“There is one manifestation of good manners that appears to have exactly the opposite purpose [of etiquette], a form of social lubrication that makes a mockery of everyone connected to it. I refer to the Facebook birthday greeting. The Facebook birthday greeting has become a symbol of all that is irritating about the social network. Every April 11 or June 7 or Sept. 28, your Facebook account suddenly chatters with exclamation-point-polluted birthday wishes. If you are a typical Facebook user, these greetings come mainly from your nonfriend friends—that group of Facebook ‘friends’ who don’t intersect with your actual friends. The wishes have all the true sentiment of a Christmas card from your bank. The barrage of messages isn’t unpleasant, exactly, but it’s all too obvious that the greetings are programmed, canned, and impersonal, prompted by a Facebook alert. If, as Facebook haters claim, the social network alienates us from genuine friendship, the Facebook birthday greeting is the ultimate example of its fakery.”

I don’t think a Facebook post is quite as calculated and impersonal as Plotz claims. Banks send Christmas cards to keep your business, people say happy birthday to be nice. Sure, it’s prompted by the good ol’ bookface, but so what? If you’re only a virtual friend, it seems appropriate to say happy birthday in a virtual world.

What do you think? Is David Plotz right, are Facebook birthday greetings “the ultimate example of fakery”? Or do they brighten your big day?

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When Being Nosy is Being a Good Friend

A question: When you think a close friend has a secret–maybe something some specific, or maybe she’s just going through a hard time but isn’t talking about it–do you confront her and ask what’s going on, or wait until she comes to you?

I don’t know the right answer to this question. What I do, normally, is wait for her to want to open up. I figure someone isn’t ready to talk until they are ready to talk, and nothing I can say is going to speed up that process. But I’m not sure that’s the best option. Maybe said friend doesn’t know that I care, or that I even notice something is going down.

Like, say, if a friend is having marital problems. You go out to dinner or drinks and she seems slightly out of sorts. When you see them as a couple, something seems off. When you talk to her on the phone, she changes the subject when he comes up. You, astute friend that you are, can tell that there are issues. You know it’s probably eating your friend alive, this trouble at home. So do you ask–“Is everything ok with you and Husband?”–or do you listen and wait until she wants to talk?

The reason I always wait is that I don’t want to seem presumptuous. Maybe it’s none of my business. Maybe she is talking with friends, but I wasn’t chosen. Maybe she needs time. Maybe she was hoping people didn’t notice and the best gift I can give her is to not bring it up.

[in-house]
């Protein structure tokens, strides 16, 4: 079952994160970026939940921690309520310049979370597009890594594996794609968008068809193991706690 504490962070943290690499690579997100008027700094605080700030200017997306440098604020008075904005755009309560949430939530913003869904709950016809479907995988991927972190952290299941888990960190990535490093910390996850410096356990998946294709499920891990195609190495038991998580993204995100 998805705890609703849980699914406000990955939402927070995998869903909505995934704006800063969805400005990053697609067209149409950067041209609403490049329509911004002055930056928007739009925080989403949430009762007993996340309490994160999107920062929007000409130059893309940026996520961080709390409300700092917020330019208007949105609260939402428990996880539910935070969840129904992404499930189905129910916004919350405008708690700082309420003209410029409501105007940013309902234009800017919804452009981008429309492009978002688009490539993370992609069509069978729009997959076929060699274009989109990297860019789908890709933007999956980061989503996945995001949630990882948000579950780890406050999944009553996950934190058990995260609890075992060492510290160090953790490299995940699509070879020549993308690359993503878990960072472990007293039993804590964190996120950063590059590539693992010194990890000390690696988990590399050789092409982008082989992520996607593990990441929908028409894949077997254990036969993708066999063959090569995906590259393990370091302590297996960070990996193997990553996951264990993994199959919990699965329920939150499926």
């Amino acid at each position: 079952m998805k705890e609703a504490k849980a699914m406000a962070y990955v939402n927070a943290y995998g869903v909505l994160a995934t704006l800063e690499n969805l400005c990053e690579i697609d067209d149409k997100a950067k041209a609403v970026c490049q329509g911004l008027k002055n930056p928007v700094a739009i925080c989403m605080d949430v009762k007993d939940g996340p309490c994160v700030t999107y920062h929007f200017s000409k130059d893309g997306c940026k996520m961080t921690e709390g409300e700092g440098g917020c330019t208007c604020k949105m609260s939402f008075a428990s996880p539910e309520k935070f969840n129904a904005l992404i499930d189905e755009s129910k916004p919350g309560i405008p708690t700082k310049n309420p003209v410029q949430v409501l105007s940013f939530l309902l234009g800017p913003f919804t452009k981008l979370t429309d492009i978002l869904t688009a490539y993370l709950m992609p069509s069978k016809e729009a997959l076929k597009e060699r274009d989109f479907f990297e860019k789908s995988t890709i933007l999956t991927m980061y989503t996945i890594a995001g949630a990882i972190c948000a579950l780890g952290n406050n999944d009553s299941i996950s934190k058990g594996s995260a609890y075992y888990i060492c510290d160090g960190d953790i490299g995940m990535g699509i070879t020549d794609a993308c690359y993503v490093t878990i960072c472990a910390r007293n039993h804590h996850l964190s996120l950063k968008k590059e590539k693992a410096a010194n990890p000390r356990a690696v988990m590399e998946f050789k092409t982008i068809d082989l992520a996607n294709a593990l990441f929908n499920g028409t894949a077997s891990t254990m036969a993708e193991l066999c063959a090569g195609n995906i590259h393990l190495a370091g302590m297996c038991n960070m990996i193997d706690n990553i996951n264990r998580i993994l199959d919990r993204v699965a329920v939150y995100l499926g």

Now that I think about this, oftentimes when I’m going through a hard time, or have issues I feel I should keep secret, I pretend to not want to talk about it. I act as if everything is A-OK, but deep down I’m kind of hoping someone will notice that things are off, and ask, because it shows that they understand me and are paying attention and care, and it gives me an excuse to open up. And if this is what I want from a friend, why isn’t that what I should deliver?

Not sure. Mostly, I don’t want to piss anyone off by overstepping and sticking my nose where it’s not wanted. Which, let me tell you, is always very tempting. It’s that journalist’s instinct, to want to know everyone’s secrets and understand everything going on around you. Maybe that’s why I try not to pry. Because I know I’m nosy by nature (Hey! That could be their new band name–Nosy by Nature!), so I have trouble distinguishing the line between appropriate concern and care, and nosy none of your business-ness.

Hmm. The writing of this post has been a real lesson in self-discovery. Who knew?

What’s your take? Ask a friends what’s up?  Or sit quietly and wait for her come to you? Please weigh in below!

{I’m over at The Debutante Ball today talking about my two favorite literary characters. This was a really fun one. Who are yours?}

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The Hard Facts: Pick Your Poison

It’s Research Wednesday! Where I share the latest, or most fascinating, in the science of friendship.

“[According to a survey of 18,000 women and 4,000 men], 84 percent of women — and 75 percent of men — said they’d had a toxic friend at some point, with 1 in 3 survey takers fessing up to a toxic BFF.” (“Toxic Friends? 8 in 10 People Endure Poisonous Pals”; TodayShow.com 8/22/2011)

It doesn’t surprise me that so many people have been in a toxic friendship at some point. There’s no way to know that a relationship will be toxic unless you’re in it.

At least a good number of those people probably got out. Somehow.